"Introducing Cultural Anthropology is a cogent, up-to-date, and well-crafted survey of the field. Students are challenged to think anthropologically about the human condition and to comprehend the important contribution the discipline makes to faithful Christian witness. Foundational anthropological concepts are presented lucidly alongside engaging stories of real-life anthropologists working in the field. This text is an invaluable resource for students who are committed to advancing the public good through the diverse vocations they pursue beyond the classroom."--James G. Huff Jr., associate professor of anthropology, Vanguard University

"Howell and Paris offer a compelling introduction to cultural anthropology from a Christian perspective, addressing theory, modern and postmodern ideas, globalization, and the practice of anthropology. This is an important book for Christians studying cultures and I recommend it to academics, missionaries, and NGO workers alike."--Calenthia S. Dowdy, associate professor of anthropology and youth ministry, Eastern University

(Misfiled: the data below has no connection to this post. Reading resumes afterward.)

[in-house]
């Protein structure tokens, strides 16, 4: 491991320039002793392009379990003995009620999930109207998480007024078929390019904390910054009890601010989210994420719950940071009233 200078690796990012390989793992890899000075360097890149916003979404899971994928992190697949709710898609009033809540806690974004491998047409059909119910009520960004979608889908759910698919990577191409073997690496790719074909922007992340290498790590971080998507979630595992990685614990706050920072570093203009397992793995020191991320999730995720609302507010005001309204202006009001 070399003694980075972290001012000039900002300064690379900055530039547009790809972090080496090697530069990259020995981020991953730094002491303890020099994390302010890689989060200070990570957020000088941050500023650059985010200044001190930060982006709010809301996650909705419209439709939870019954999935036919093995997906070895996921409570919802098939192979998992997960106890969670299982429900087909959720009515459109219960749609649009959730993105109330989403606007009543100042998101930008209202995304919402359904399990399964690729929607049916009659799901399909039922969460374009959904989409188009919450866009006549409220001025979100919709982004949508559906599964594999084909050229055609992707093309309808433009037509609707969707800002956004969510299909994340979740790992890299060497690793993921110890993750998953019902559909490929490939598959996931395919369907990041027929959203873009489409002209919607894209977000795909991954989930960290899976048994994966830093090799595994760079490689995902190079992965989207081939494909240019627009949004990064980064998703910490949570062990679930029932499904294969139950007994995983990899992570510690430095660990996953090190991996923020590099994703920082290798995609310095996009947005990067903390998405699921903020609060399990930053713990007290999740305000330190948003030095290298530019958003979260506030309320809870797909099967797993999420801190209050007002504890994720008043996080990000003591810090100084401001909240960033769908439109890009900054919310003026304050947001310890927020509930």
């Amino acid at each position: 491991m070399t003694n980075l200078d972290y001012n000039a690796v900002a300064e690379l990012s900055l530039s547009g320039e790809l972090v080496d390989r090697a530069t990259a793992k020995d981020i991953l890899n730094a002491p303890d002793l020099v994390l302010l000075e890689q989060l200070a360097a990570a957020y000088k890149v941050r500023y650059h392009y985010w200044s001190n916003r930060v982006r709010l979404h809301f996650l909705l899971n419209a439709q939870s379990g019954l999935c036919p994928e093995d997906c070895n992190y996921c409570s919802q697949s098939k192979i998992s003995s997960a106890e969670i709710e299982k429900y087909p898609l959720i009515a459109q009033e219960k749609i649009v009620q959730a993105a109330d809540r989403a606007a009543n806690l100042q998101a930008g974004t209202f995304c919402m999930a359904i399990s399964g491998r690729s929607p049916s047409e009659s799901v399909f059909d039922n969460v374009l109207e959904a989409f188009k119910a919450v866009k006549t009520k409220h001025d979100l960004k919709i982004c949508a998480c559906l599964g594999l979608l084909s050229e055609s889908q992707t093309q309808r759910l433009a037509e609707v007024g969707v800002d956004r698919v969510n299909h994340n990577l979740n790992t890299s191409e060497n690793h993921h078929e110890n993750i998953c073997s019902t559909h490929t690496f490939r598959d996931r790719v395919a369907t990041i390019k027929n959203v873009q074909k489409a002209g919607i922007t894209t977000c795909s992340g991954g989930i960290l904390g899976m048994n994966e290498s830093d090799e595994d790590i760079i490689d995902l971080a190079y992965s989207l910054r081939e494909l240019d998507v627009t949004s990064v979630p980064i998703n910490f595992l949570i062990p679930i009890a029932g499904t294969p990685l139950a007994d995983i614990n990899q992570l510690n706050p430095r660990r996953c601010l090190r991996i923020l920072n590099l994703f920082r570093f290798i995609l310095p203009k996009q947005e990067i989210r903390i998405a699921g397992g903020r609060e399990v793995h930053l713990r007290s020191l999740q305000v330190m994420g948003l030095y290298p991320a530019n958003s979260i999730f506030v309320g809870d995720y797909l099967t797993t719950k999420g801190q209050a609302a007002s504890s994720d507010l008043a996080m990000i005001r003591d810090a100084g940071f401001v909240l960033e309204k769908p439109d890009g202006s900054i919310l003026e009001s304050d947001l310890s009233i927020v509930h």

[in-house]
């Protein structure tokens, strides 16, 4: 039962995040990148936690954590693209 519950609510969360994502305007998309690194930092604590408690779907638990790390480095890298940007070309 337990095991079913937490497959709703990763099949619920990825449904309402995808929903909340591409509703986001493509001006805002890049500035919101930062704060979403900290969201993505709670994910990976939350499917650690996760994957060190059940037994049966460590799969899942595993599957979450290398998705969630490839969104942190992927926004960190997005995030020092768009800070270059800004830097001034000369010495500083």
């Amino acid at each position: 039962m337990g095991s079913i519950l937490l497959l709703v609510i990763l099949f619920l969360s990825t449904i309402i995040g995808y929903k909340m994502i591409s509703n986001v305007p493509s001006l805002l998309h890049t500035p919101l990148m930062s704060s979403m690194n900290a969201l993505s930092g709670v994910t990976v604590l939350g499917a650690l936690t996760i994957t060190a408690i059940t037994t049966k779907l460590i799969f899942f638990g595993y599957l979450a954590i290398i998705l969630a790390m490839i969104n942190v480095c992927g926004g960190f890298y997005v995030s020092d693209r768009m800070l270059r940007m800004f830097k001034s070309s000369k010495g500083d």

The Authors

  1. Brian M. Howell

    Brian M. Howell

    Brian M. Howell (PhD, Washington University) is associate professor of anthropology at Wheaton College in Wheaton, Illinois, where he regularly teaches introductory anthropology courses. His books and articles have focused on ethnography of the Philippines,...

    Continue reading about Brian M. Howell

  2. Jenell Williams Paris

    Jenell Williams Paris

    Jenell Williams Paris (PhD, American University) is professor of anthropology and sociology at Messiah College in Grantham, Pennsylvania, where she regularly teaches introductory anthropology courses. She formerly taught at Bethel University.

    Continue reading about Jenell Williams Paris

Reviews